you're seeing in the senate and house right now. >> senator daschle, if you parachuted into the united states senate today, newly elected senator, would you recognize the place from the places you group in politically? >> i think you would. i think that obviously the institution itself is still very much intact. we had a discussion of our rules in the last couple of weeks. i think you're going to see the institution continue to evolve. but the basic components are still there, principles are still there. the founding fathers came up with a unique way for everyone to have a role, small states and large states and to contribute. those principles are still there. i'm act which encouraged. howard is right, demographics are changing politics and as they change on immigration, they will change on climate and a number of areas i think the american people will demand senators and congressman find common ground a lot more effectively. we're beginning to see that in the first three weeks of this session. >> let me say also senator and governor dean, the demographics will also change the debt deb
. and his concerns to budgetary pressures and other pressures facing the united states and its role. senator, thanks a lot. i know it's not easy for you to get here and that's not either. i guess that they too began and a general way asking you, what is the concern? what's worrying you about the possible interaction between limited resources here, pressure to cut the budget and what that might do in terms of limiting u.s. role abroad? >> the consequences of a diminishing pool of resources available and all the fiscal pressures on the congress now in terms of the decisions they make and how to allocate on and the prospects for the future not looking on that. combined with i think it less and less engagement, knowledge of and participation by members of congress and global affairs, whether it is national security, military related or whether it's foreign policy aide related for diplomacy and our presence throughout the world. if you let back -- look back to congress 20, 25 years ago, is essentially made up of people who have the relationship to world war ii and its aftermath in terms of the u.
senate, and the united states people in a national discussion of how much taxes, how much spending, how much debt we're going to be able to have and get by and do. and so that is really, really critical, and that process has been gone for four years. we are stumbling from crisis to crisis, secret meeting after secret meeting and secret group after secret group, it has not worked. we ned a public discussion. then we layout how much we're going to spend and how much we are going to tax. bill: doesn't the law say that you have to have a budget? >> bill, it explicitly in the united states code passed in 1974 the senate and the house should pass a budget by april 15th. it should be in the committee marked up by april 1st. those have not been done. and it's just been a direct violation of law. and i've been as you know a big critic of that. it's unthinkable. bill: from new york i've heard you loud and clear. one more think quickly, jack lew treasury secretary. you have said strong words against him. why is he unfit for that job. >> first he went before the public as 2011 as budget director an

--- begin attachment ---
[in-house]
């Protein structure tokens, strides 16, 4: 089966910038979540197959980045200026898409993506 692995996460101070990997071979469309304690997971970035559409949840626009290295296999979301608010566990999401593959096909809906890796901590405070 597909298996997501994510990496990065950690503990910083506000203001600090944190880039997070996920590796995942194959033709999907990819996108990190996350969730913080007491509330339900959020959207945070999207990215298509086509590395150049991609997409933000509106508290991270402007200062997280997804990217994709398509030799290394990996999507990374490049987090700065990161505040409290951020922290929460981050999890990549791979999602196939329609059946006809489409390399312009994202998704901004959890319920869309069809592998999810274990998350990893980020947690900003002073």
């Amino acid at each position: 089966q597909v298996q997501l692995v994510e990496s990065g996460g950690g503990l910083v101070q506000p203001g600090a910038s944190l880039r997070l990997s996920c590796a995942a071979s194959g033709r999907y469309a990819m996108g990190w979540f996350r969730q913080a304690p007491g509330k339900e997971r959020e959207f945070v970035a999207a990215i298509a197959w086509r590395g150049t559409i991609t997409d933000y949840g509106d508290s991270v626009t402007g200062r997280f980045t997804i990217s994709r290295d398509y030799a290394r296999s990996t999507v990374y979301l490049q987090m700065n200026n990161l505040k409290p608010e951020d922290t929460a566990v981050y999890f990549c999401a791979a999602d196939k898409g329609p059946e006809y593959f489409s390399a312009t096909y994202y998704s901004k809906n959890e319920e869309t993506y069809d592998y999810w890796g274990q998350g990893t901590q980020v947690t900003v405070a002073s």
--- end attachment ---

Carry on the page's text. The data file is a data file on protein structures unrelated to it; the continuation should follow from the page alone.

with the decision from the united states court of appeals, the d.c. circuit, which says that its appointments, president's appointments are unconstitutional in the pro forma recess. >> well, that's right. it said that the president made recess appointments at a time when the senate wasn't in recess. according to article 2, section 2 of the constitution, you can't do that. >> why did it take so long to be challenged? i think that has happened a number of times before. >> it has. but when the president did that, we talked about it in the senate. we republican senators that we could either blow up the senate and go out in the street and holler. we decided to use the system we have. so we hired an attorney to tyke the case to court and the judges unanimously ruled that the president exceeded his constitutional authority. it's an important one because this is the part of the constitution that says we don't want a tyrannical executive, that's why we have a country. i went to mt. vernon last year and our revolution was about restraining an imperial presidency, then a king. >> would the president not
to give diplomacy more of a chance. you heard senator kerry in his testimony just this week to be secretary of state asserting that he wants to give diplomacy a chance. this is the preferred option of the united states. israel hen and the united states are perfectly aligned on this issue. >> the kind of surgical strike he was speaking of, how much could that set iran and its nuclear program back. >> even a full-scale attack couldn't actually stop the iranian program. you have secretary of state gates and then secretary of state -- secretary of defense panetta say even a full-scale attack would only delay the program one or two years. that's the trouble with the military option. it doesn't solve the problem. it might accelerate the program as iran went pedal to the metal, ignited the population against a u.s. attack and sprinted to a nuclear weapon. >> where would that take us in terms of another war? if there was a surgical strike, what does this mean? and nobody wants to get bogged down in another war. >> one country's surgical strike is another's pearl harbor. this is the
Search Results 0 to 19 of about 20 (some duplicates have been removed)

Terms of Use (31 Dec 2014)